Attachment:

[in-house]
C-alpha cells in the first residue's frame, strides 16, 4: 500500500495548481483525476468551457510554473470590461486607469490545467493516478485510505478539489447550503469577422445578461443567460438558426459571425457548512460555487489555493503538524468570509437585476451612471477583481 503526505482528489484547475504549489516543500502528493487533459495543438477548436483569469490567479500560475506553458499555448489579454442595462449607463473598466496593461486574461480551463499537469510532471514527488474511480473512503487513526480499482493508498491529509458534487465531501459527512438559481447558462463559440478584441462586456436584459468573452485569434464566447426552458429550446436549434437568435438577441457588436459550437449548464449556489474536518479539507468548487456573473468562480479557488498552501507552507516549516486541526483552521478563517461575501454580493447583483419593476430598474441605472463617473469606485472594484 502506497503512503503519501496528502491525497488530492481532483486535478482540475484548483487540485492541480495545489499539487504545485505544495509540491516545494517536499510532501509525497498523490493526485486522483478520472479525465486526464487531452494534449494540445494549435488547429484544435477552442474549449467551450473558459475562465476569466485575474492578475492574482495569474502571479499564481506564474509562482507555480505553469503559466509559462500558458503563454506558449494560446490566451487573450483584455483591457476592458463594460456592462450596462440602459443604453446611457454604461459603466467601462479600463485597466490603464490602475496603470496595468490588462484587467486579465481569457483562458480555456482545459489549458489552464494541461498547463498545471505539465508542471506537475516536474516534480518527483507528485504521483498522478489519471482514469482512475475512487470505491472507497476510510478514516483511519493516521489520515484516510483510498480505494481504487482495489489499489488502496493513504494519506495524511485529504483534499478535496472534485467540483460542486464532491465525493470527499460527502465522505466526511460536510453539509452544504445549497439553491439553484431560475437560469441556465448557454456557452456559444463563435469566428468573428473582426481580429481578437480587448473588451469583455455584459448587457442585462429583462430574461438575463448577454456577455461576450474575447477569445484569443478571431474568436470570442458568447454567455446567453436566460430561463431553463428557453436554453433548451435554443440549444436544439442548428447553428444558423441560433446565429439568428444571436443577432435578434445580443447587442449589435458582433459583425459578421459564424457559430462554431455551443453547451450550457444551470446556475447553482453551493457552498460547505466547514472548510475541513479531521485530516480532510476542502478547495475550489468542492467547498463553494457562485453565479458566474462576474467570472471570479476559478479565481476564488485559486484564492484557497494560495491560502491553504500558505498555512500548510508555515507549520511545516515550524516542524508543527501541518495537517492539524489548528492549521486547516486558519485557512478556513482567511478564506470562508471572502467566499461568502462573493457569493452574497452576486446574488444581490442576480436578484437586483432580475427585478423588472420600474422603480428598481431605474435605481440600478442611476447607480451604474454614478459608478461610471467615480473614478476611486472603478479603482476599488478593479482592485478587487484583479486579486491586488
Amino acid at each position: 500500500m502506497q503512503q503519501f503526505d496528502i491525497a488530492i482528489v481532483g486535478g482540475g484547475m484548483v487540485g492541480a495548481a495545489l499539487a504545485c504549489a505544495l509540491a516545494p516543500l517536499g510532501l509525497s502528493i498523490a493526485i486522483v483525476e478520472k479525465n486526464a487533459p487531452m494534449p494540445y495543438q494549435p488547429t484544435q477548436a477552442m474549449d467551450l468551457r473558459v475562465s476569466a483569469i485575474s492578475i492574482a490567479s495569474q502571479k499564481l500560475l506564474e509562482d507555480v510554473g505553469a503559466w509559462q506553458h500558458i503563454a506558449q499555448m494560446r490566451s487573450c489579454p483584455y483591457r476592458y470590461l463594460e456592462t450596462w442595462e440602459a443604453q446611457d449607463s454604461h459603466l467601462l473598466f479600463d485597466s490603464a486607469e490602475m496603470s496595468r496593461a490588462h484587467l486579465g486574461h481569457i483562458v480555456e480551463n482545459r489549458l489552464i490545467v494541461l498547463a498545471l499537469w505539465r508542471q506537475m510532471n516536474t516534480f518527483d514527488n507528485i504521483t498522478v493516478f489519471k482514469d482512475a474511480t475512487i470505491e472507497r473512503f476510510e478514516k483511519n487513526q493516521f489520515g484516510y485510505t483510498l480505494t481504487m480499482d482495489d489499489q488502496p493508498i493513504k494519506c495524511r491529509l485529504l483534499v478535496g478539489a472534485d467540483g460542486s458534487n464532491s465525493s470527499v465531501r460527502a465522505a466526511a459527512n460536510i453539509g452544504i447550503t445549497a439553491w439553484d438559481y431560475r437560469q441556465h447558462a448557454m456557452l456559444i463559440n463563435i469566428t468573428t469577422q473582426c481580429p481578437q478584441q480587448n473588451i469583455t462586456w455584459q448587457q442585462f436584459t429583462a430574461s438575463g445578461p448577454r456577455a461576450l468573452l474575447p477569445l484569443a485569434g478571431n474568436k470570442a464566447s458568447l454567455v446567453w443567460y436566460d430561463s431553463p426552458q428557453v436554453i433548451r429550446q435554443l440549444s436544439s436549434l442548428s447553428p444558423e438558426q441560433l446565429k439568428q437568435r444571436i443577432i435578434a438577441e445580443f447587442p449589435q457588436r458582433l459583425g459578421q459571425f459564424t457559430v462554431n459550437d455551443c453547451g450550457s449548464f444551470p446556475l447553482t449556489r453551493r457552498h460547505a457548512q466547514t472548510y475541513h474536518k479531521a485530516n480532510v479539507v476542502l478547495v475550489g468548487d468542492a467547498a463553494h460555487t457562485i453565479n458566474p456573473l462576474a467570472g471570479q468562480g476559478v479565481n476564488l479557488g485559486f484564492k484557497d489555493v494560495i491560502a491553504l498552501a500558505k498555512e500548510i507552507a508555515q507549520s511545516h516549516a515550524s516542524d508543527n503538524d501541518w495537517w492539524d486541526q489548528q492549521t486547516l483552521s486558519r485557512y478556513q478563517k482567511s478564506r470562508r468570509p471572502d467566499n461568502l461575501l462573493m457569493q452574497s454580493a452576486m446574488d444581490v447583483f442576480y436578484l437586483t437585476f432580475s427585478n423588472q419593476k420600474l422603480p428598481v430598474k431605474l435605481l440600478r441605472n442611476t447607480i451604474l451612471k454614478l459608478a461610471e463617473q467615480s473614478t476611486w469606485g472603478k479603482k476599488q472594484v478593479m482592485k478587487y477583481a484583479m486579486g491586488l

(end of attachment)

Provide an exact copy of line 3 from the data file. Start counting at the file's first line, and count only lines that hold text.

Amino acid at each position: 500500500m502506497q503512503q503519501f503526505d496528502i491525497a488530492i482528489v481532483g486535478g482540475g484547475m484548483v487540485g492541480a495548481a495545489l499539487a504545485c504549489a505544495l509540491a516545494p516543500l517536499g510532501l509525497s502528493i498523490a493526485i486522483v483525476e478520472k479525465n486526464a487533459p487531452m494534449p494540445y495543438q494549435p488547429t484544435q477548436a477552442m474549449d467551450l468551457r473558459v475562465s476569466a483569469i485575474s492578475i492574482a490567479s495569474q502571479k499564481l500560475l506564474e509562482d507555480v510554473g505553469a503559466w509559462q506553458h500558458i503563454a506558449q499555448m494560446r490566451s487573450c489579454p483584455y483591457r476592458y470590461l463594460e456592462t450596462w442595462e440602459a443604453q446611457d449607463s454604461h459603466l467601462l473598466f479600463d485597466s490603464a486607469e490602475m496603470s496595468r496593461a490588462h484587467l486579465g486574461h481569457i483562458v480555456e480551463n482545459r489549458l489552464i490545467v494541461l498547463a498545471l499537469w505539465r508542471q506537475m510532471n516536474t516534480f518527483d514527488n507528485i504521483t498522478v493516478f489519471k482514469d482512475a474511480t475512487i470505491e472507497r473512503f476510510e478514516k483511519n487513526q493516521f489520515g484516510y485510505t483510498l480505494t481504487m480499482d482495489d489499489q488502496p493508498i493513504k494519506c495524511r491529509l485529504l483534499v478535496g478539489a472534485d467540483g460542486s458534487n464532491s465525493s470527499v465531501r460527502a465522505a466526511a459527512n460536510i453539509g452544504i447550503t445549497a439553491w439553484d438559481y431560475r437560469q441556465h447558462a448557454m456557452l456559444i463559440n463563435i469566428t468573428t469577422q473582426c481580429p481578437q478584441q480587448n473588451i469583455t462586456w455584459q448587457q442585462f436584459t429583462a430574461s438575463g445578461p448577454r456577455a461576450l468573452l474575447p477569445l484569443a485569434g478571431n474568436k470570442a464566447s458568447l454567455v446567453w443567460y436566460d430561463s431553463p426552458q428557453v436554453i433548451r429550446q435554443l440549444s436544439s436549434l442548428s447553428p444558423e438558426q441560433l446565429k439568428q437568435r444571436i443577432i435578434a438577441e445580443f447587442p449589435q457588436r458582433l459583425g459578421q459571425f459564424t457559430v462554431n459550437d455551443c453547451g450550457s449548464f444551470p446556475l447553482t449556489r453551493r457552498h460547505a457548512q466547514t472548510y475541513h474536518k479531521a485530516n480532510v479539507v476542502l478547495v475550489g468548487d468542492a467547498a463553494h460555487t457562485i453565479n458566474p456573473l462576474a467570472g471570479q468562480g476559478v479565481n476564488l479557488g485559486f484564492k484557497d489555493v494560495i491560502a491553504l498552501a500558505k498555512e500548510i507552507a508555515q507549520s511545516h516549516a515550524s516542524d508543527n503538524d501541518w495537517w492539524d486541526q489548528q492549521t486547516l483552521s486558519r485557512y478556513q478563517k482567511s478564506r470562508r468570509p471572502d467566499n461568502l461575501l462573493m457569493q452574497s454580493a452576486m446574488d444581490v447583483f442576480y436578484l437586483t437585476f432580475s427585478n423588472q419593476k420600474l422603480p428598481v430598474k431605474l435605481l440600478r441605472n442611476t447607480i451604474l451612471k454614478l459608478a461610471e463617473q467615480s473614478t476611486w469606485g472603478k479603482k476599488q472594484v478593479m482592485k478587487y477583481a484583479m486579486g491586488l